Concerning chinese alchemy: a similar idea, of course, is present there,
and dates back to II c. B.C. as far as I remember. I can give an exact
reference, if necessary, but, again, I thought we were talking about

Best regards,

Gleb Butuzov

Subject: ACADEMY: The idea that metals grew from a seed
From: José Rodríguez Guerrero
Date: 20 Apr 2005

Dear Adam,
I think Sendivogius' Novum lumen chymicum (see: De Lapide
Philosophorum Tractatus duodecim, chapters 4 to 9) was the main
17th century text that articulated the idea that metals grew from
a sole seed (or semen) in the earth. I think it should be Maier's source.
Moreover, Novum Lumen was based upon the metaphysical system
that Petrus Severinus constructed around 'semina' as the natural
element that provides a most satisfactory account of change and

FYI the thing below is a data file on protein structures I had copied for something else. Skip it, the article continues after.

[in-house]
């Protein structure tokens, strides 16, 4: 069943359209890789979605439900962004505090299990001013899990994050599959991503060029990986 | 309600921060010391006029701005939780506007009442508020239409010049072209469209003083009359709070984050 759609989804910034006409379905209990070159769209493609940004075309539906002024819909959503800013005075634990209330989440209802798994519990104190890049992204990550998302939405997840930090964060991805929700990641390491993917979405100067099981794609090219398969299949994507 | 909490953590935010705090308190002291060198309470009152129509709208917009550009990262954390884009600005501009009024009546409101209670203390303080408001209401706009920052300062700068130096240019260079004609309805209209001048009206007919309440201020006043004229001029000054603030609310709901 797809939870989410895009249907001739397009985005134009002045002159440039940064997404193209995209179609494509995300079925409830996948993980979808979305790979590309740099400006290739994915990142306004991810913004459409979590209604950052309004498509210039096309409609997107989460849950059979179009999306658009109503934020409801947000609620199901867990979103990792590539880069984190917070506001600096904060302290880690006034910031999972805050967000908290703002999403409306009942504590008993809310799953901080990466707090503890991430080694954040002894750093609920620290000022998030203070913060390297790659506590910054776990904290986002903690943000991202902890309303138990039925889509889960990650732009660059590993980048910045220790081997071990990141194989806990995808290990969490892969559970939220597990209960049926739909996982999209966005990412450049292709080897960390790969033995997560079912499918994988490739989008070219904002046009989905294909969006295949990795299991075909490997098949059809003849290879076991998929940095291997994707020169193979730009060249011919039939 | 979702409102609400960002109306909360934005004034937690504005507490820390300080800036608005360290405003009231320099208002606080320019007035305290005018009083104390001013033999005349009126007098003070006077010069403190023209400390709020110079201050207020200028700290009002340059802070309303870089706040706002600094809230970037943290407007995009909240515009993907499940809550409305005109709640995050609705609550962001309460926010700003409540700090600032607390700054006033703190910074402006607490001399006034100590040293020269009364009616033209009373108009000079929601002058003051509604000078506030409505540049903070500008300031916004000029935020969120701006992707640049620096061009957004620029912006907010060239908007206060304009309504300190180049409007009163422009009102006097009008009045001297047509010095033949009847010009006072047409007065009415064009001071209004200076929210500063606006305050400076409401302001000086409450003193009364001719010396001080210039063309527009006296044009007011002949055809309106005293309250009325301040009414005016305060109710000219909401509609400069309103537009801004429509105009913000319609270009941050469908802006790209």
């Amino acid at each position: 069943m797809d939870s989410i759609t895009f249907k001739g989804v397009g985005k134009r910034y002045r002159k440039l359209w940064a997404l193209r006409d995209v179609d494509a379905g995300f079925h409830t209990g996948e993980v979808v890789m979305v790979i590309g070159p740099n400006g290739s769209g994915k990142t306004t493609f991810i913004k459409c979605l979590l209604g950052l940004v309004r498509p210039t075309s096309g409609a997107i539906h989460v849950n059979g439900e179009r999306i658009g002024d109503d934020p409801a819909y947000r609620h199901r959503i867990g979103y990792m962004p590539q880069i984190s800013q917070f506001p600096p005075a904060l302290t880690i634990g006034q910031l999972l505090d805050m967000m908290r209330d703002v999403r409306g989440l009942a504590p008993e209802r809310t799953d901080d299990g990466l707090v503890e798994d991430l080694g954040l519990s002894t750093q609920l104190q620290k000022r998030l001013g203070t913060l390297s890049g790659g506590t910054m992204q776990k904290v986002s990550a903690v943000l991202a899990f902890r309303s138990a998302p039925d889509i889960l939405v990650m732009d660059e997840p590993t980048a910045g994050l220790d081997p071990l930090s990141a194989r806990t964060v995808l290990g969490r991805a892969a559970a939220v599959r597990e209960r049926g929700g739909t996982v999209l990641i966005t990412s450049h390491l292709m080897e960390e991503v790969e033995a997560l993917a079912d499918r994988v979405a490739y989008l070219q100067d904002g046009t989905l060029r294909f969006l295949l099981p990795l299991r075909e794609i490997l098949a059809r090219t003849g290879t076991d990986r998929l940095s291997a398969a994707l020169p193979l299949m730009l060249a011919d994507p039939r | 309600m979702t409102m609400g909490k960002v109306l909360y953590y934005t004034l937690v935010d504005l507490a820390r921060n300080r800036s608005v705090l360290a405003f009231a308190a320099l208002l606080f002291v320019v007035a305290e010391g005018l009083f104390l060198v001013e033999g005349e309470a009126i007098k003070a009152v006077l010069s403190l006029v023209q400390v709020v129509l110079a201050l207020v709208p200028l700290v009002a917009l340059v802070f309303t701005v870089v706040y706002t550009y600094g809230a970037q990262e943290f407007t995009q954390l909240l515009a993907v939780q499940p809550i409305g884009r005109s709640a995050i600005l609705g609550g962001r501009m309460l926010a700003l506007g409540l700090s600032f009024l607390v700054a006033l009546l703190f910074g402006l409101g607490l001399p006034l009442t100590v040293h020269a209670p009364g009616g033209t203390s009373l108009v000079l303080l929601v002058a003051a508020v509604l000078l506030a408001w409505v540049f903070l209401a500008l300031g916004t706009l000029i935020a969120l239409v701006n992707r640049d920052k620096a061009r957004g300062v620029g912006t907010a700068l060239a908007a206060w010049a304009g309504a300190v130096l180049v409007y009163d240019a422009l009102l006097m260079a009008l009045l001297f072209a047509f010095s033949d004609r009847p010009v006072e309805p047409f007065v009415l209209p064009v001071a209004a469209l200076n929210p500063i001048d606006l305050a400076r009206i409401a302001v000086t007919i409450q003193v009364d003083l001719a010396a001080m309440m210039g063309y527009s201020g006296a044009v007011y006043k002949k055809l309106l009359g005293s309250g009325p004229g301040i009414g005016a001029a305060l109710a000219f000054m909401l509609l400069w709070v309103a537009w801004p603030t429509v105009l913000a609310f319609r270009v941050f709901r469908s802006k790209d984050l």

See: - JOLE SHACKELFORD, (2004), "A Philosophical Path for Paracelsian
Medicine. The ideas, intellectual context and influence of Petrus
Severinus 1540-1602", Museum Tusculanum Press, Copenhagen,
pp. 17-19, 44-45, 160-194, 232-247, 268-278, 304-316.

I have read the past messages regarding this question and I would
like to send two complementary notes:

1. - The sulphur-mercury doctrine is not jabirian but pre-jabirian.
I think the first reference appears in an infuential work entitled
'Kitâb sirr al-halîqa' (9th century). Both are defined as 'viscous
waters' or oils with a common 'radix' called 'elemental water'.
Sulphur is described as an '...oil from the water surface...' and
mercury as an '...oil fitted into the water'. 'Sirr' never uses the
word 'seeds'. It explains the first body or substance of metals is